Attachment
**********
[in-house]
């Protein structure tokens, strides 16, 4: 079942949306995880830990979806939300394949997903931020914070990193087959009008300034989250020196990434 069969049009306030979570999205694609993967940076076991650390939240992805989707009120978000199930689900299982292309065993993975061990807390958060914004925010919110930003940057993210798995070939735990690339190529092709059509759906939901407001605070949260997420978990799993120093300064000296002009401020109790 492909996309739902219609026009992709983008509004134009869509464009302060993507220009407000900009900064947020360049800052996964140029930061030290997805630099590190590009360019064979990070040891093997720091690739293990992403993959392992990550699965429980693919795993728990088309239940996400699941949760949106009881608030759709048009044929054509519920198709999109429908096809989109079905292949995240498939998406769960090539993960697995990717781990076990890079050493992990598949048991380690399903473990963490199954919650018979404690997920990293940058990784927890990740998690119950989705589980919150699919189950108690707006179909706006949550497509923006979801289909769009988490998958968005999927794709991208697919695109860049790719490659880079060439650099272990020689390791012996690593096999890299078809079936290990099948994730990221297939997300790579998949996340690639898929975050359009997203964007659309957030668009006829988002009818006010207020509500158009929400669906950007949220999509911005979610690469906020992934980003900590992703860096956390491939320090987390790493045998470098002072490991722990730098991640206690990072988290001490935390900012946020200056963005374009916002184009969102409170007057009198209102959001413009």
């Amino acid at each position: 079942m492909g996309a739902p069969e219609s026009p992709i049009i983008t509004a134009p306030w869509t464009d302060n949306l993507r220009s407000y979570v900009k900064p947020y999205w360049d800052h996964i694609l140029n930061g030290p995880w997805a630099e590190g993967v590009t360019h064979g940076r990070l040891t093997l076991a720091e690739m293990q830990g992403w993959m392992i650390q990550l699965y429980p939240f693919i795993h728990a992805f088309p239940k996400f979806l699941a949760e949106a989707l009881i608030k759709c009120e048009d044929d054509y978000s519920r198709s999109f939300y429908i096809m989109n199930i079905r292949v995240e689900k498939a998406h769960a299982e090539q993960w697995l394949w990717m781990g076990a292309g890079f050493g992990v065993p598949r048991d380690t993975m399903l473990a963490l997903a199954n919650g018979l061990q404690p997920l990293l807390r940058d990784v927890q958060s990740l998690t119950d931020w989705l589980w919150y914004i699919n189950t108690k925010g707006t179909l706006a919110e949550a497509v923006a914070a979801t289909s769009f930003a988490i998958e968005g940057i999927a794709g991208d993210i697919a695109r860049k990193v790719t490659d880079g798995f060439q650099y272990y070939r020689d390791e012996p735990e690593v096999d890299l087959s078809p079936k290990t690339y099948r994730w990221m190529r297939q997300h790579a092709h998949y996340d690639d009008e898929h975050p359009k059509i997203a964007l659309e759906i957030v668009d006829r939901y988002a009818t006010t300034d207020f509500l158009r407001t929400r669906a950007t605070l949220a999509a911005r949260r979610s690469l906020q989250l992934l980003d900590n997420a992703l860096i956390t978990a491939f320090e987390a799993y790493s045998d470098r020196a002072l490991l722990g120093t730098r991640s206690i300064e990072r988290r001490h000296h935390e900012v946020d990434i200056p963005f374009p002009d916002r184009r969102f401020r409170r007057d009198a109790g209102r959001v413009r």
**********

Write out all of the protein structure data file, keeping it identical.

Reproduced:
[in-house]
């Protein structure tokens, strides 16, 4: 079942949306995880830990979806939300394949997903931020914070990193087959009008300034989250020196990434 069969049009306030979570999205694609993967940076076991650390939240992805989707009120978000199930689900299982292309065993993975061990807390958060914004925010919110930003940057993210798995070939735990690339190529092709059509759906939901407001605070949260997420978990799993120093300064000296002009401020109790 492909996309739902219609026009992709983008509004134009869509464009302060993507220009407000900009900064947020360049800052996964140029930061030290997805630099590190590009360019064979990070040891093997720091690739293990992403993959392992990550699965429980693919795993728990088309239940996400699941949760949106009881608030759709048009044929054509519920198709999109429908096809989109079905292949995240498939998406769960090539993960697995990717781990076990890079050493992990598949048991380690399903473990963490199954919650018979404690997920990293940058990784927890990740998690119950989705589980919150699919189950108690707006179909706006949550497509923006979801289909769009988490998958968005999927794709991208697919695109860049790719490659880079060439650099272990020689390791012996690593096999890299078809079936290990099948994730990221297939997300790579998949996340690639898929975050359009997203964007659309957030668009006829988002009818006010207020509500158009929400669906950007949220999509911005979610690469906020992934980003900590992703860096956390491939320090987390790493045998470098002072490991722990730098991640206690990072988290001490935390900012946020200056963005374009916002184009969102409170007057009198209102959001413009």
């Amino acid at each position: 079942m492909g996309a739902p069969e219609s026009p992709i049009i983008t509004a134009p306030w869509t464009d302060n949306l993507r220009s407000y979570v900009k900064p947020y999205w360049d800052h996964i694609l140029n930061g030290p995880w997805a630099e590190g993967v590009t360019h064979g940076r990070l040891t093997l076991a720091e690739m293990q830990g992403w993959m392992i650390q990550l699965y429980p939240f693919i795993h728990a992805f088309p239940k996400f979806l699941a949760e949106a989707l009881i608030k759709c009120e048009d044929d054509y978000s519920r198709s999109f939300y429908i096809m989109n199930i079905r292949v995240e689900k498939a998406h769960a299982e090539q993960w697995l394949w990717m781990g076990a292309g890079f050493g992990v065993p598949r048991d380690t993975m399903l473990a963490l997903a199954n919650g018979l061990q404690p997920l990293l807390r940058d990784v927890q958060s990740l998690t119950d931020w989705l589980w919150y914004i699919n189950t108690k925010g707006t179909l706006a919110e949550a497509v923006a914070a979801t289909s769009f930003a988490i998958e968005g940057i999927a794709g991208d993210i697919a695109r860049k990193v790719t490659d880079g798995f060439q650099y272990y070939r020689d390791e012996p735990e690593v096999d890299l087959s078809p079936k290990t690339y099948r994730w990221m190529r297939q997300h790579a092709h998949y996340d690639d009008e898929h975050p359009k059509i997203a964007l659309e759906i957030v668009d006829r939901y988002a009818t006010t300034d207020f509500l158009r407001t929400r669906a950007t605070l949220a999509a911005r949260r979610s690469l906020q989250l992934l980003d900590n997420a992703l860096i956390t978990a491939f320090e987390a799993y790493s045998d470098r020196a002072l490991l722990g120093t730098r991640s206690i300064e990072r988290r001490h000296h935390e900012v946020d990434i200056p963005f374009p002009d916002r184009r969102f401020r409170r007057d009198a109790g209102r959001v413009r």